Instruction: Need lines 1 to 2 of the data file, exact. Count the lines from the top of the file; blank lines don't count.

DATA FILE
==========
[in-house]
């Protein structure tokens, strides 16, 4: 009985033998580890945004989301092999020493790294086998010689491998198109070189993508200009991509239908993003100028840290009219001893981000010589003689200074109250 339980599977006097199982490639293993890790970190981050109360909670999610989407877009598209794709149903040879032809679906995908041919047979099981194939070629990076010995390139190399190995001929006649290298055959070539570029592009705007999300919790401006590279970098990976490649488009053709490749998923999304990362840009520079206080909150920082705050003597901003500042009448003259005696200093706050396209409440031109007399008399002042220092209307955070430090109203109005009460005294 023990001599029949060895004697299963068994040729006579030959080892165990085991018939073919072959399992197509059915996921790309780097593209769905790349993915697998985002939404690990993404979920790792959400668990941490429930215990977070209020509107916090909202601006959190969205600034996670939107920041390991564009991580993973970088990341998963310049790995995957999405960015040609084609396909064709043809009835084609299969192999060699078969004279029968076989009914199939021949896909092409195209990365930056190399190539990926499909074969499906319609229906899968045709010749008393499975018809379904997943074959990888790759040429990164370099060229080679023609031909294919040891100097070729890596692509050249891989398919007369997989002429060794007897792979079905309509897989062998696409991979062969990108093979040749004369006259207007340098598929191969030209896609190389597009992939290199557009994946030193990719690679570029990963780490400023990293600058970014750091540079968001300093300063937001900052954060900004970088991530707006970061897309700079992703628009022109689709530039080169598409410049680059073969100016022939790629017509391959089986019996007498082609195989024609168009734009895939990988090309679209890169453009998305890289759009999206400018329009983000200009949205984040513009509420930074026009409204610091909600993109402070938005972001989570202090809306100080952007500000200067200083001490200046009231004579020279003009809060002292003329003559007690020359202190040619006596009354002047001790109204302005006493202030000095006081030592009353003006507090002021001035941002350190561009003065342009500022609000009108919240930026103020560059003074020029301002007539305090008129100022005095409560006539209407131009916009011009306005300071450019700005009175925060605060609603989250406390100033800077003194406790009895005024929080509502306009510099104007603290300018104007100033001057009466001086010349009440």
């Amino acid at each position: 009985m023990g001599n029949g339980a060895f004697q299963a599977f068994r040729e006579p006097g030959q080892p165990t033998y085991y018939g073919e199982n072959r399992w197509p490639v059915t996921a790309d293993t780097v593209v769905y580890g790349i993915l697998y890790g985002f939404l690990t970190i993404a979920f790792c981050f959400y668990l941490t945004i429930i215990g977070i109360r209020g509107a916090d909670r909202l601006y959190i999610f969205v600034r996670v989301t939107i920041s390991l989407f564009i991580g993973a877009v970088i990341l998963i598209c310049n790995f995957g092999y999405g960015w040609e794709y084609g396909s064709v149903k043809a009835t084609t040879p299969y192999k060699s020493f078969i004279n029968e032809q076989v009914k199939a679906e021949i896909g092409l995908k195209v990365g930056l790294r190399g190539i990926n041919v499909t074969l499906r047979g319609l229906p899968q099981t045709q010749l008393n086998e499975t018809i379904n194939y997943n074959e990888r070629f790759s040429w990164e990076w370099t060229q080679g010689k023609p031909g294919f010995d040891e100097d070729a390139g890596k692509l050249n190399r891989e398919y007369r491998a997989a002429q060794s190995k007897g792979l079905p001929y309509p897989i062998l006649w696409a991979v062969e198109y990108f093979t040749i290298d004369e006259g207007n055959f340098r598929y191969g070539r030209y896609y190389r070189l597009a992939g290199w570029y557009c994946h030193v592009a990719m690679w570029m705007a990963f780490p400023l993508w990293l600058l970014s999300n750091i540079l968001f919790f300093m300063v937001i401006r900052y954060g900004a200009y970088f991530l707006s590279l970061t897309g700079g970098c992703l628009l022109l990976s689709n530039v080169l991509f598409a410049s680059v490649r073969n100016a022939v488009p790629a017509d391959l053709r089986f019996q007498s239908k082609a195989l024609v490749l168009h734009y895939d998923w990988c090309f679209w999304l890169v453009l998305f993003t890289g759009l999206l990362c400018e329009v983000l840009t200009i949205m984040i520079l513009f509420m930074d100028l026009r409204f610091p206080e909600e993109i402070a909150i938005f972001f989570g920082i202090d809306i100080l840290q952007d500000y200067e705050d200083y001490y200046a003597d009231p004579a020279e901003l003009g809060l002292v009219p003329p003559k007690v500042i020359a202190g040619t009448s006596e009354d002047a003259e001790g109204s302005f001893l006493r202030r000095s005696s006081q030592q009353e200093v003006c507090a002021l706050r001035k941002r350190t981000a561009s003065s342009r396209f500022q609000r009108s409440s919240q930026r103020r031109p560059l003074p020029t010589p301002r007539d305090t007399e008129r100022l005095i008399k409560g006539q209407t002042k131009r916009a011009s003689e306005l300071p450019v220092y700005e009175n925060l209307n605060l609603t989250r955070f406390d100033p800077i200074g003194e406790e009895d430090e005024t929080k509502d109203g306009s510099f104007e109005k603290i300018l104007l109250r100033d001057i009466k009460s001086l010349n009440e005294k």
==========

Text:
[in-house]
């Protein structure tokens, strides 16, 4: 009985033998580890945004989301092999020493790294086998010689491998198109070189993508200009991509239908993003100028840290009219001893981000010589003689200074109250 339980599977006097199982490639293993890790970190981050109360909670999610989407877009598209794709149903040879032809679906995908041919047979099981194939070629990076010995390139190399190995001929006649290298055959070539570029592009705007999300919790401006590279970098990976490649488009053709490749998923999304990362840009520079206080909150920082705050003597901003500042009448003259005696200093706050396209409440031109007399008399002042220092209307955070430090109203109005009460005294 023990001599029949060895004697299963068994040729006579030959080892165990085991018939073919072959399992197509059915996921790309780097593209769905790349993915697998985002939404690990993404979920790792959400668990941490429930215990977070209020509107916090909202601006959190969205600034996670939107920041390991564009991580993973970088990341998963310049790995995957999405960015040609084609396909064709043809009835084609299969192999060699078969004279029968076989009914199939021949896909092409195209990365930056190399190539990926499909074969499906319609229906899968045709010749008393499975018809379904997943074959990888790759040429990164370099060229080679023609031909294919040891100097070729890596692509050249891989398919007369997989002429060794007897792979079905309509897989062998696409991979062969990108093979040749004369006259207007340098598929191969030209896609190389597009992939290199557009994946030193990719690679570029990963780490400023990293600058970014750091540079968001300093300063937001900052954060900004970088991530707006970061897309700079992703628009022109689709530039080169598409410049680059073969100016022939790629017509391959089986019996007498082609195989024609168009734009895939990988090309679209890169453009998305890289759009999206400018329009983000200009949205984040513009509420930074026009409204610091909600993109402070938005972001989570202090809306100080952007500000200067200083001490200046009231004579020279003009809060002292003329003559007690020359202190040619006596009354002047001790109204302005006493202030000095006081030592009353003006507090002021001035941002350190561009003065342009500022609000009108919240930026103020560059003074020029301002007539305090008129100022005095409560006539209407131009916009011009306005300071450019700005009175925060605060609603989250406390100033800077003194406790009895005024929080509502306009510099104007603290300018104007100033001057009466001086010349009440």